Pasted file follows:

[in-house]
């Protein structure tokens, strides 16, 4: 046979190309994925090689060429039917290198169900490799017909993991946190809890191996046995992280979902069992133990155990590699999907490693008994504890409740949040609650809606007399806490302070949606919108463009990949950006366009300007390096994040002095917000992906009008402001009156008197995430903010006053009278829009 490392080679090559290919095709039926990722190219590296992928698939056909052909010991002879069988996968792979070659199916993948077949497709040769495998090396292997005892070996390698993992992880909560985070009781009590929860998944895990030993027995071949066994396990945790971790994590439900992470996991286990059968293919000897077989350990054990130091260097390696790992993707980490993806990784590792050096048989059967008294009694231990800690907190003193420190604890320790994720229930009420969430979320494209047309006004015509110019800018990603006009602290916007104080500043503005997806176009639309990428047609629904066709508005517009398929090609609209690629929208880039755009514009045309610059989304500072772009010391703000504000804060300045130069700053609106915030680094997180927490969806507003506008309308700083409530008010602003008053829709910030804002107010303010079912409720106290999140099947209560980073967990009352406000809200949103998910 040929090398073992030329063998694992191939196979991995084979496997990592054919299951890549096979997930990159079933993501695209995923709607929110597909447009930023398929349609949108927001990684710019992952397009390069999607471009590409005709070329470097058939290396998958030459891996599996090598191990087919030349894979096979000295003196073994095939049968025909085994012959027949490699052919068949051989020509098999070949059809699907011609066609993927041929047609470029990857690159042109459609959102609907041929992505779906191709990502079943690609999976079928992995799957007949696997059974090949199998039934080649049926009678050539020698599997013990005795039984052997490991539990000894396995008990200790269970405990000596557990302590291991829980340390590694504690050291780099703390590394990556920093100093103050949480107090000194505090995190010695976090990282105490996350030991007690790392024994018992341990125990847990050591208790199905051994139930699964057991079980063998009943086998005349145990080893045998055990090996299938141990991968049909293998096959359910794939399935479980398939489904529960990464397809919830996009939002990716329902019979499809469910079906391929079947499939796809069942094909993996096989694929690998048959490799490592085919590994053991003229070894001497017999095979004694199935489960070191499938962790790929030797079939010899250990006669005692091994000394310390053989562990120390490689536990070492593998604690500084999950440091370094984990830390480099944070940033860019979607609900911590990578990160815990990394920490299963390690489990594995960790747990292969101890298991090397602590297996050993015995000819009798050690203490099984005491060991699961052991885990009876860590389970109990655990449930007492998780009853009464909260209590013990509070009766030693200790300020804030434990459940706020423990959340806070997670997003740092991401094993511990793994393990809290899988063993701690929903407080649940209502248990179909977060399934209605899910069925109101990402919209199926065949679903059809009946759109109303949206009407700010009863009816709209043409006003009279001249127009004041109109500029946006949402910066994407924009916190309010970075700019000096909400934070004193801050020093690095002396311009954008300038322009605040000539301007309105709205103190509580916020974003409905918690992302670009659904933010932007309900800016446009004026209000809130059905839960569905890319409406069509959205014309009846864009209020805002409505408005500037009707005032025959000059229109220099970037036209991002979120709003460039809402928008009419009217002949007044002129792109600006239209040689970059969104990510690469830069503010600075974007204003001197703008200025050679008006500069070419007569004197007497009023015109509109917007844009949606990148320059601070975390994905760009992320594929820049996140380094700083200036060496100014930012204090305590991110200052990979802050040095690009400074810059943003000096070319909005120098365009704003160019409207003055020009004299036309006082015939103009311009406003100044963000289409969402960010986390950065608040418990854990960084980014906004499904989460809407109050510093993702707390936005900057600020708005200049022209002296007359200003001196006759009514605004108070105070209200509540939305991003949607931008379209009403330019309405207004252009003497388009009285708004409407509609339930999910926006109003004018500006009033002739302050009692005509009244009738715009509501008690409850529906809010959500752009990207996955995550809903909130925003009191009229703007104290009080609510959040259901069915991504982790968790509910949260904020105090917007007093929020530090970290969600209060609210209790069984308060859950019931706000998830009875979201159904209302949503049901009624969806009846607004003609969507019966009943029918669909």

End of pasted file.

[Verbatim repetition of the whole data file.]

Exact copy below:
[in-house]
């Protein structure tokens, strides 16, 4: 046979190309994925090689060429039917290198169900490799017909993991946190809890191996046995992280979902069992133990155990590699999907490693008994504890409740949040609650809606007399806490302070949606919108463009990949950006366009300007390096994040002095917000992906009008402001009156008197995430903010006053009278829009 490392080679090559290919095709039926990722190219590296992928698939056909052909010991002879069988996968792979070659199916993948077949497709040769495998090396292997005892070996390698993992992880909560985070009781009590929860998944895990030993027995071949066994396990945790971790994590439900992470996991286990059968293919000897077989350990054990130091260097390696790992993707980490993806990784590792050096048989059967008294009694231990800690907190003193420190604890320790994720229930009420969430979320494209047309006004015509110019800018990603006009602290916007104080500043503005997806176009639309990428047609629904066709508005517009398929090609609209690629929208880039755009514009045309610059989304500072772009010391703000504000804060300045130069700053609106915030680094997180927490969806507003506008309308700083409530008010602003008053829709910030804002107010303010079912409720106290999140099947209560980073967990009352406000809200949103998910 040929090398073992030329063998694992191939196979991995084979496997990592054919299951890549096979997930990159079933993501695209995923709607929110597909447009930023398929349609949108927001990684710019992952397009390069999607471009590409005709070329470097058939290396998958030459891996599996090598191990087919030349894979096979000295003196073994095939049968025909085994012959027949490699052919068949051989020509098999070949059809699907011609066609993927041929047609470029990857690159042109459609959102609907041929992505779906191709990502079943690609999976079928992995799957007949696997059974090949199998039934080649049926009678050539020698599997013990005795039984052997490991539990000894396995008990200790269970405990000596557990302590291991829980340390590694504690050291780099703390590394990556920093100093103050949480107090000194505090995190010695976090990282105490996350030991007690790392024994018992341990125990847990050591208790199905051994139930699964057991079980063998009943086998005349145990080893045998055990090996299938141990991968049909293998096959359910794939399935479980398939489904529960990464397809919830996009939002990716329902019979499809469910079906391929079947499939796809069942094909993996096989694929690998048959490799490592085919590994053991003229070894001497017999095979004694199935489960070191499938962790790929030797079939010899250990006669005692091994000394310390053989562990120390490689536990070492593998604690500084999950440091370094984990830390480099944070940033860019979607609900911590990578990160815990990394920490299963390690489990594995960790747990292969101890298991090397602590297996050993015995000819009798050690203490099984005491060991699961052991885990009876860590389970109990655990449930007492998780009853009464909260209590013990509070009766030693200790300020804030434990459940706020423990959340806070997670997003740092991401094993511990793994393990809290899988063993701690929903407080649940209502248990179909977060399934209605899910069925109101990402919209199926065949679903059809009946759109109303949206009407700010009863009816709209043409006003009279001249127009004041109109500029946006949402910066994407924009916190309010970075700019000096909400934070004193801050020093690095002396311009954008300038322009605040000539301007309105709205103190509580916020974003409905918690992302670009659904933010932007309900800016446009004026209000809130059905839960569905890319409406069509959205014309009846864009209020805002409505408005500037009707005032025959000059229109220099970037036209991002979120709003460039809402928008009419009217002949007044002129792109600006239209040689970059969104990510690469830069503010600075974007204003001197703008200025050679008006500069070419007569004197007497009023015109509109917007844009949606990148320059601070975390994905760009992320594929820049996140380094700083200036060496100014930012204090305590991110200052990979802050040095690009400074810059943003000096070319909005120098365009704003160019409207003055020009004299036309006082015939103009311009406003100044963000289409969402960010986390950065608040418990854990960084980014906004499904989460809407109050510093993702707390936005900057600020708005200049022209002296007359200003001196006759009514605004108070105070209200509540939305991003949607931008379209009403330019309405207004252009003497388009009285708004409407509609339930999910926006109003004018500006009033002739302050009692005509009244009738715009509501008690409850529906809010959500752009990207996955995550809903909130925003009191009229703007104290009080609510959040259901069915991504982790968790509910949260904020105090917007007093929020530090970290969600209060609210209790069984308060859950019931706000998830009875979201159904209302949503049901009624969806009846607004003609969507019966009943029918669909």